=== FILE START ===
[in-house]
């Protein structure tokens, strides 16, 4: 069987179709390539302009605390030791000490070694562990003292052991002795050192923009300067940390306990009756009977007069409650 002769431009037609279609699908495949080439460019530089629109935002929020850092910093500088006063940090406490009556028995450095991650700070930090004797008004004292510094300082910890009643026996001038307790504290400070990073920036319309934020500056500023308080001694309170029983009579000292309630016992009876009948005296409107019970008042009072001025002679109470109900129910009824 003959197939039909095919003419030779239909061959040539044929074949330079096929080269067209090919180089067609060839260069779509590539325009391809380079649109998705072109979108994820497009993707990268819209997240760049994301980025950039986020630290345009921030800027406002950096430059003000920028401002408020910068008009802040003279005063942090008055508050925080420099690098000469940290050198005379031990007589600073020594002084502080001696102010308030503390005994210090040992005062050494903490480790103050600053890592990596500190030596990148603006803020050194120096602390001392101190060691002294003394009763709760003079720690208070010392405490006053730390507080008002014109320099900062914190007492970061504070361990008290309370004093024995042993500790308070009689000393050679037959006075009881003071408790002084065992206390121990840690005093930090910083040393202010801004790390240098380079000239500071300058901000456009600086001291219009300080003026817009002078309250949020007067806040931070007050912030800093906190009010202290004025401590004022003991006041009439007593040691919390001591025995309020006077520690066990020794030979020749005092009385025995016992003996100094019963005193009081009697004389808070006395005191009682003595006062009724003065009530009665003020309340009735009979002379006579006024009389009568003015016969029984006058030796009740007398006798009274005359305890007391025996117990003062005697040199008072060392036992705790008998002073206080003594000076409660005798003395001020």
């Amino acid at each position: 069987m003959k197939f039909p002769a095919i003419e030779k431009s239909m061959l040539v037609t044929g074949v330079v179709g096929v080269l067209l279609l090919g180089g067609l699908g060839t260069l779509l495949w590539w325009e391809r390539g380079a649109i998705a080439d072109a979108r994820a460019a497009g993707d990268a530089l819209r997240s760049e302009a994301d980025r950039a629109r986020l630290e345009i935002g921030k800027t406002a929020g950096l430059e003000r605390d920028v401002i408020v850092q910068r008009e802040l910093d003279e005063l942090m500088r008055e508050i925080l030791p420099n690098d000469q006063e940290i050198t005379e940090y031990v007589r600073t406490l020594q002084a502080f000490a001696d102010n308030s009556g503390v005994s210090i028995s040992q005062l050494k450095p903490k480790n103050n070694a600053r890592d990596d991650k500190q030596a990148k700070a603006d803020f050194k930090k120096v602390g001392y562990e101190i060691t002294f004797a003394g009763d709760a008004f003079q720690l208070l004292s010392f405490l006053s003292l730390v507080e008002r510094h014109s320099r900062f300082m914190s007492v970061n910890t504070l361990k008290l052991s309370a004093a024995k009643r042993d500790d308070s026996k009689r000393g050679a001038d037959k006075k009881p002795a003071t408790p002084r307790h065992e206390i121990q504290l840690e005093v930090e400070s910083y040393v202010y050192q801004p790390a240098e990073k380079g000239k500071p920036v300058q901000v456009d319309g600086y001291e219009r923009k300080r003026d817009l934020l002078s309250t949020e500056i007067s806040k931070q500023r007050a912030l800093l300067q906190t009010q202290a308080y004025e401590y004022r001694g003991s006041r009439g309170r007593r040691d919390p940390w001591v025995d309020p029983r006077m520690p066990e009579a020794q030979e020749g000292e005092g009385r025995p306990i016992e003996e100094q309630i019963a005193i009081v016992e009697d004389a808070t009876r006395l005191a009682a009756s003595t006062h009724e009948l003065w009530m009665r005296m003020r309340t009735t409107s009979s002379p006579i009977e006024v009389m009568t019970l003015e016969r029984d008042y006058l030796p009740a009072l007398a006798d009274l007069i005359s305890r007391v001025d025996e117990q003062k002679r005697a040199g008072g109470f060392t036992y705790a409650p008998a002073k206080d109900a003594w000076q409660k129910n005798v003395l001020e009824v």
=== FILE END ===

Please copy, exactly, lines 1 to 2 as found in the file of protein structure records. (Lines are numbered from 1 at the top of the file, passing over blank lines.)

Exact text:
[in-house]
């Protein structure tokens, strides 16, 4: 069987179709390539302009605390030791000490070694562990003292052991002795050192923009300067940390306990009756009977007069409650 002769431009037609279609699908495949080439460019530089629109935002929020850092910093500088006063940090406490009556028995450095991650700070930090004797008004004292510094300082910890009643026996001038307790504290400070990073920036319309934020500056500023308080001694309170029983009579000292309630016992009876009948005296409107019970008042009072001025002679109470109900129910009824 003959197939039909095919003419030779239909061959040539044929074949330079096929080269067209090919180089067609060839260069779509590539325009391809380079649109998705072109979108994820497009993707990268819209997240760049994301980025950039986020630290345009921030800027406002950096430059003000920028401002408020910068008009802040003279005063942090008055508050925080420099690098000469940290050198005379031990007589600073020594002084502080001696102010308030503390005994210090040992005062050494903490480790103050600053890592990596500190030596990148603006803020050194120096602390001392101190060691002294003394009763709760003079720690208070010392405490006053730390507080008002014109320099900062914190007492970061504070361990008290309370004093024995042993500790308070009689000393050679037959006075009881003071408790002084065992206390121990840690005093930090910083040393202010801004790390240098380079000239500071300058901000456009600086001291219009300080003026817009002078309250949020007067806040931070007050912030800093906190009010202290004025401590004022003991006041009439007593040691919390001591025995309020006077520690066990020794030979020749005092009385025995016992003996100094019963005193009081009697004389808070006395005191009682003595006062009724003065009530009665003020309340009735009979002379006579006024009389009568003015016969029984006058030796009740007398006798009274005359305890007391025996117990003062005697040199008072060392036992705790008998002073206080003594000076409660005798003395001020």